Iraq pleads for help to rebuild universities

March 16, 2001

An Iraqi education official has made his first visit to the United Kingdom since the Gulf war to press to re-establish academic relations between the two countries.

Mazin al Jumah, president of the foundation of technical institutes within Baghdad's ministry of higher education division, said that Iraq needed help to rebuild its war-damaged universities.

Iraq's attempts to import equipment for its universities after a decade of post-Gulf war sanctions are being turned down with increasing frequency by the United Nations committee charged with implementing the oil-for-food programme.

When bids for imports to reconstruct Iraq's 12 universities and array of technical institutes began in 1997, 10 per cent were blocked by the United States representative on the committee.

This proportion has increased as Iraq's requests have changed from fittings for halls of residences and similar projects to laboratory equipment and computers that conflict with the prohibition on dual-purpose items that might have a military application.

By the most recent phase analysed by Iraqi officials, 67 per cent of orders for higher education use were being rejected on the initiative of US and United Kingdom representatives.

Exports to Iraq -financed by sales of its oil on the international markets -are permitted under UN resolution 661 if they meet humanitarian criteria.

Iraqi officials hope sanctions may be relaxed to permit not only the purchase of equipment and periodicals, but the flow of students and faculty, especially to Britain, which until the Gulf War hosted 14,000 state-funded Iraqi students - 70 per cent of Iraqi students on scholarships overseas.

Professor Mazin said: "We had a happy relationship with Britain's higher education system. Many of us were educated there; 80 per cent of our equipment was manufactured in the UK. After 1990 everything stopped."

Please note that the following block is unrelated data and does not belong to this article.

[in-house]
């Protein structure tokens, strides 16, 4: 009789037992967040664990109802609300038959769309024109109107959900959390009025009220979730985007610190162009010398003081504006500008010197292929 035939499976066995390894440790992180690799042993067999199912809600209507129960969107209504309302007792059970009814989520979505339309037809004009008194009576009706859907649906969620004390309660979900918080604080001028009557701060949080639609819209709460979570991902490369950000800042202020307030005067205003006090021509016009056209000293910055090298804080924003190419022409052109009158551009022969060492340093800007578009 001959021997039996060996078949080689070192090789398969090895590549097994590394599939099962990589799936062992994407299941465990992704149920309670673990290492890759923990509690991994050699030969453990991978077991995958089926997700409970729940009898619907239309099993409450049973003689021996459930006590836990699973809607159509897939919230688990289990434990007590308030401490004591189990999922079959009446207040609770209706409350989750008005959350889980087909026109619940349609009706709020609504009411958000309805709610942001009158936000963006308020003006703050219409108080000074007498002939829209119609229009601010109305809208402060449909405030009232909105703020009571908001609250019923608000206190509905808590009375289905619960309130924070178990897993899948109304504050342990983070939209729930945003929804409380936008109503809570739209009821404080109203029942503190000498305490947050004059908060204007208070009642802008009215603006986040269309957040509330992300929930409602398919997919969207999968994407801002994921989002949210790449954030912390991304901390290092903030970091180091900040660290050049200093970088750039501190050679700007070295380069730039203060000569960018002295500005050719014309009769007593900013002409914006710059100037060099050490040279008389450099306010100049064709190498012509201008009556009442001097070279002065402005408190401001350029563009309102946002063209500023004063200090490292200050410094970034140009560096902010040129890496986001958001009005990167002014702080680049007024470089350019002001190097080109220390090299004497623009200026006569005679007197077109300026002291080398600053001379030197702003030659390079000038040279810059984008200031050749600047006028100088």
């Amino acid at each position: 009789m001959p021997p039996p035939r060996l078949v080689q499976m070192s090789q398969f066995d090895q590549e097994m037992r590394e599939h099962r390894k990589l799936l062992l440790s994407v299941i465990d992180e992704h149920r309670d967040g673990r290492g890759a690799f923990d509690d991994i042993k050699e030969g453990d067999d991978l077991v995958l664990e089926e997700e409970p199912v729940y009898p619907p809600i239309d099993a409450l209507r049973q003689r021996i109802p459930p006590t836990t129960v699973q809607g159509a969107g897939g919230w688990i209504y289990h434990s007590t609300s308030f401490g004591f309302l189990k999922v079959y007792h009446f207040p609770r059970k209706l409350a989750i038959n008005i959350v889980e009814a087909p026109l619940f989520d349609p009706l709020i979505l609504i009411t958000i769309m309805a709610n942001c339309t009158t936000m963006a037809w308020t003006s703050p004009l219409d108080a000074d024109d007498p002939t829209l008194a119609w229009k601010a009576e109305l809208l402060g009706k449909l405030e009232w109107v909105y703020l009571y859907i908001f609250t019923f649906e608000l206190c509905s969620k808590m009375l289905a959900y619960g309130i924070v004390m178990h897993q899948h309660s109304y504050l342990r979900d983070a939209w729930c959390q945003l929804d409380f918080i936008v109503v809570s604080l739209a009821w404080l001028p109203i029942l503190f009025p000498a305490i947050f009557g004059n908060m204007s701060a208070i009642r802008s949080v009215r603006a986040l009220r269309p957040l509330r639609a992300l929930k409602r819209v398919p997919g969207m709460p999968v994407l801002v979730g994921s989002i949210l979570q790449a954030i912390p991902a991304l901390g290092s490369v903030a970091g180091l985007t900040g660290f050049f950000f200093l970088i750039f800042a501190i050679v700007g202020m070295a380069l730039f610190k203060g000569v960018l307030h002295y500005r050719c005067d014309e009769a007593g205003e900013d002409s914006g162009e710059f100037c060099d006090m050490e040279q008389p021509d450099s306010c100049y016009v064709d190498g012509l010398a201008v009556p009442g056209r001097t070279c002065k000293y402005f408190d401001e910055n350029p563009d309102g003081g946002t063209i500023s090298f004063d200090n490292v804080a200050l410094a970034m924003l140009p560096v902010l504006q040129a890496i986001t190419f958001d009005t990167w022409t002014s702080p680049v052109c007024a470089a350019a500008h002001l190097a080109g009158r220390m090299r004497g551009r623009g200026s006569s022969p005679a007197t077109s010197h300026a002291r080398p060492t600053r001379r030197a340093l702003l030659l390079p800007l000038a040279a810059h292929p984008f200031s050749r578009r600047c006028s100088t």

Iraq's universities were targeted during the allied bombing of Iraq amid intelligence that it was linked to Saddam Hussein's development of weapons of mass destruction, a claim dismissed as propaganda by Professor Mazin. Many institutions were damaged in the attacks, but by far the worst harm came through the effect of sanctions and the exodus of Iraqi academics to better-paid jobs in other Arab countries.

"Almost 70 per cent of what we have ordered for higher education has been blocked by the UN committee. We have received furniture for halls of residence and air-conditioning units, but we have not received a single piece of the equipment our laboratories so badly need," Professor Mazin said.

George Galloway, Labour MP for Glasgow Kelvin and an opponent of sanctions, said: "The Iraqi government and its leaders lack nothing under sanctions while the population - a significant number of whom were educated in Britain -is deprived of the necessary means for a normal life."

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